Our last post highlighted a peer-reviewed poll conducted by CSIRO in Australia that showed strong support by the silent majority in spite of active anti-wind activities by a few.
Two polls conducted in Ontario say the same thing.
The first, conducted by Ipsos Reid covered all of Ontario in the summer of 2010. The key findings were:
Most Ontarians –in every region of the province –support the production of wind energy in their region of the province.
In fact, support for wind energy production remains high, even when the geographic location mentioned is “in your community”. Just three in ten say they wouldn’t want wind turbines in their community.
While a minority of Ontarians are aware of wind energy developments in their area, a majority of those living in the southwest corner of the province claim to be aware of these developments.
The main benefits of wind energy, unaided, are that it is cheap, good on the environment, clean and renewable.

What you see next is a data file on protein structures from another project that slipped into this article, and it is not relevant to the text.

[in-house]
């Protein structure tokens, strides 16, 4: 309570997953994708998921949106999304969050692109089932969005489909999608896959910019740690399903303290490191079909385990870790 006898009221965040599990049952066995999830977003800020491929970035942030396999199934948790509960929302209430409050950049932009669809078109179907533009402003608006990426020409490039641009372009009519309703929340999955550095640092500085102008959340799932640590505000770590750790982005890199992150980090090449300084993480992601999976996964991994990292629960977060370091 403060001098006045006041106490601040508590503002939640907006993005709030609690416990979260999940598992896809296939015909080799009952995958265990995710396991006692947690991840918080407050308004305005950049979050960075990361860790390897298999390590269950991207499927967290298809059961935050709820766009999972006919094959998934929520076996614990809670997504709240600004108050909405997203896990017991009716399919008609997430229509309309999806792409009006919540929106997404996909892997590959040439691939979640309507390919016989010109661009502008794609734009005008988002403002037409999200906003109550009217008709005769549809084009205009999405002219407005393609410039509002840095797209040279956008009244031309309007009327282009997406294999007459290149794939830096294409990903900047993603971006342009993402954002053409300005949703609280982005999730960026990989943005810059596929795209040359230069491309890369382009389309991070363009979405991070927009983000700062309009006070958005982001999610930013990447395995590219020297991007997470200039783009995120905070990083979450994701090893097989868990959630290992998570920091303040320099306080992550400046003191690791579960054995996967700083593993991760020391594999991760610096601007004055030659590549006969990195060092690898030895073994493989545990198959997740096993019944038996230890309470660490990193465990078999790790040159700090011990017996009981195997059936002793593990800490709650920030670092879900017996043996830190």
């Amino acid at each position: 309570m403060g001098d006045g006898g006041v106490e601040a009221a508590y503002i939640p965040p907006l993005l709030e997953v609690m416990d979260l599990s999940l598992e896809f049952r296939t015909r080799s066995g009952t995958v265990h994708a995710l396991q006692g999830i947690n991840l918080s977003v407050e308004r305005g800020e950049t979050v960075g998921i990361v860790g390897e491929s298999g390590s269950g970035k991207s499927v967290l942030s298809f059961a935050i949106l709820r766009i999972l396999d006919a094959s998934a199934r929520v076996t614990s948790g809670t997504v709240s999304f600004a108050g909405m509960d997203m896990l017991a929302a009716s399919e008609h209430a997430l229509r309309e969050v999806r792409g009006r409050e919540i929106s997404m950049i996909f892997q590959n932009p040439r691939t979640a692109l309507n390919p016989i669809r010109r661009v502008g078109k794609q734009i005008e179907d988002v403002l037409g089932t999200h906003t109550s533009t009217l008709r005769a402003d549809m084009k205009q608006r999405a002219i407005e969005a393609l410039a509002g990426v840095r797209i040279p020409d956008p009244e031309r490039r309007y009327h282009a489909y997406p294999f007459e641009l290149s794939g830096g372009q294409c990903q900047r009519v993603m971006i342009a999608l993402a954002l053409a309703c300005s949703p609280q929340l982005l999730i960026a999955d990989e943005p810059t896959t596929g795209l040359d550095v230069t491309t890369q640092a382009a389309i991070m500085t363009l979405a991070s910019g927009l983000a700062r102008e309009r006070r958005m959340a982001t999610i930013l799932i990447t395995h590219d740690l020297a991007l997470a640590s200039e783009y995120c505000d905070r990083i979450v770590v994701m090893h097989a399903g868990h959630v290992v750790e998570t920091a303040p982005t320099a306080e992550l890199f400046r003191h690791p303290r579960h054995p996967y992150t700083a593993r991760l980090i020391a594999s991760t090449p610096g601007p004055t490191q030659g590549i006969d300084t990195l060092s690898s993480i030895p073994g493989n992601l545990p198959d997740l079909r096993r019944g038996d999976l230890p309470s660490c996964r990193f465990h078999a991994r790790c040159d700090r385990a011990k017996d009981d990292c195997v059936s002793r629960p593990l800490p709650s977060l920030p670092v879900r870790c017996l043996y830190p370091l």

The main drawbacks of wind energy, unaided, are that it is loud, ugly, needs wind and concerns over health issues.
Most Ontarians believe that cleaner and alternative forms of energy should be produced in Ontario, particularly since the BP oil spill. Ontarians want governments to support these kinds of initiatives, perhaps because most think wind energy would provide economic benefits and most believe it has less impact on human health.
Here's the data when people are asked if they support wind in their community. Click on the image to magnify it.
The second poll was also conducted by Ipsos Reid, but conducted in Grey Highlands, also in the summer of 2010. Seventy percent support wind in their community.
Admittedly, these polls aren't current but they still demonstrate a strong level of support for wind everywhere in Ontario, including at least one rural area.